1. Ran Directed by Akira Kurosawa Written by Kurosawa, Hideo Oguni, and Masato Ide
The story of King Lear predates the Bard, so it shouldn't seem odd that the best movie it inspired doesn't include a single line of Shakespeare.
2. Brazil Directed by Terry Gilliam Written by Gilliam, Tom Stoppard, and Charles McKeown
They could have called it Monty Python's 1984.
3. Louie Bluie Directed by Terry Zwigoff
Zwigoff's first film is a charming documentary about the bluesman, artist, and porn aficionado Howard Armstrong. It's also utterly fake: The living room it's filmed in is an artificial set, some of the people reminiscing with Armstrong barely know him, and the director had to persuade his subjects to play the early string-band songs he loved rather than the more complex music they preferred. You can decide for yourself whether all that artifice is a flaw or an enhancement.
4. Vagabond Written and directed by Agnes Varda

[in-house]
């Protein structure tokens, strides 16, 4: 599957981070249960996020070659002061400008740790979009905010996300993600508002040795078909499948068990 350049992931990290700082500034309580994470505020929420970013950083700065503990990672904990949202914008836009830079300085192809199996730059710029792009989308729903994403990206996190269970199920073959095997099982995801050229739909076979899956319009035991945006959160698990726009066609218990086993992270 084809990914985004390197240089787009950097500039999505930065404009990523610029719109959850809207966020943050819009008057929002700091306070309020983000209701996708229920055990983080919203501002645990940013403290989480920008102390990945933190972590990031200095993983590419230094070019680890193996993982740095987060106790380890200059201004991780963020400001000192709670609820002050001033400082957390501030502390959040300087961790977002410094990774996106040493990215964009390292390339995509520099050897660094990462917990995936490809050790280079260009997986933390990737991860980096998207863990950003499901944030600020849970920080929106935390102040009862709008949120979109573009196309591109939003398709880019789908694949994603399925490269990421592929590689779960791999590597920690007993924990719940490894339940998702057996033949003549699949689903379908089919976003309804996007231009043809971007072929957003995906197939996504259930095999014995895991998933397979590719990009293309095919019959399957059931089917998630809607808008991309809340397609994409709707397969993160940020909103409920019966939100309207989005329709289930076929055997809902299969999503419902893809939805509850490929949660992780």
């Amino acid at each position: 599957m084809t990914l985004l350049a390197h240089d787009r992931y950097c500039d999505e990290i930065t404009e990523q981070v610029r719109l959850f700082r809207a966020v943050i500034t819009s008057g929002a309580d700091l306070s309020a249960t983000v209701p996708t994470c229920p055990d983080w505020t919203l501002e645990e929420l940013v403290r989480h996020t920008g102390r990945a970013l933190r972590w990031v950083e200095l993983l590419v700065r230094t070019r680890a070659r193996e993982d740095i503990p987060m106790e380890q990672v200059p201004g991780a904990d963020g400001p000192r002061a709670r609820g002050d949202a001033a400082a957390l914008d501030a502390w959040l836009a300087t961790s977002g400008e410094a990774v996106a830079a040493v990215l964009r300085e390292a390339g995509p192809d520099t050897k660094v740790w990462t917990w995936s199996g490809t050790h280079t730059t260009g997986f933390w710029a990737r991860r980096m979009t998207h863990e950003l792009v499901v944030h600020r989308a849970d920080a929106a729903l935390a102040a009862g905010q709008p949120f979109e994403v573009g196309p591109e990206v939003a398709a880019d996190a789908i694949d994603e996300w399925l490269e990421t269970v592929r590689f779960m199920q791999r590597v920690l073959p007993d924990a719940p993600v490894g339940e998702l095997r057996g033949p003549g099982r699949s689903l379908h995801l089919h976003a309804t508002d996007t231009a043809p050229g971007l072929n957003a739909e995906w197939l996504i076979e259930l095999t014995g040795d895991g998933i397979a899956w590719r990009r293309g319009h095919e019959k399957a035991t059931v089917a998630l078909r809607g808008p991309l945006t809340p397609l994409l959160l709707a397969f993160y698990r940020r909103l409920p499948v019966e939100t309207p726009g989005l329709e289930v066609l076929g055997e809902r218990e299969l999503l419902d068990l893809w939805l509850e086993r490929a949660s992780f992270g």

Not a simple celebration of a free spirit, and not a disdainful condemnation of a marginal life either. Like a hobo Citizen Kane, it circles its title character but never touches her directly; instead it views her through other people's eyes, and never claims to have solved all the riddles she poses.
5. After Hours Directed by Martin Scorsese Written by Joseph Minion
Better critics can weigh this picture's place in Scorsese's filmography. I'll just point out that it's the best movie Cheech and Chong were ever involved with.
6. Static Directed by Mark Romanek Written by Romanek and Keith Gordon
Before he was shooting videos for Bowie, Beck, and Johnny Cash, Romanek made this terrific indie flick about a man who believes he's built a machine that'll let you peek into heaven. Why doesn't this have a bigger cult following?
7. Prizzi's Honor Directed by John Huston Written by Richard Condon and Janet Roach, from Condon's novel
The godfather of mafia comedies.
8. Fluke Directed by Emily Breer
An animated collage.
9. Chain Letters Written and directed by Mark Rappaport
In most conspiracy movies, the plot -- funny word, that -- reveals a hidden order lurking behind our seemingly chaotic world. This one's about the order we invent to make sense of the world's genuine chaos.
10. The Purple Rose of Cairo Written and directed by Woody Allen
A different sort of cinephilia: Mia Farrow's character falls in love with a movie character, and vice versa. Those of you who prefer Allen's onscreen persona to his offscreen life will appreciate the ending.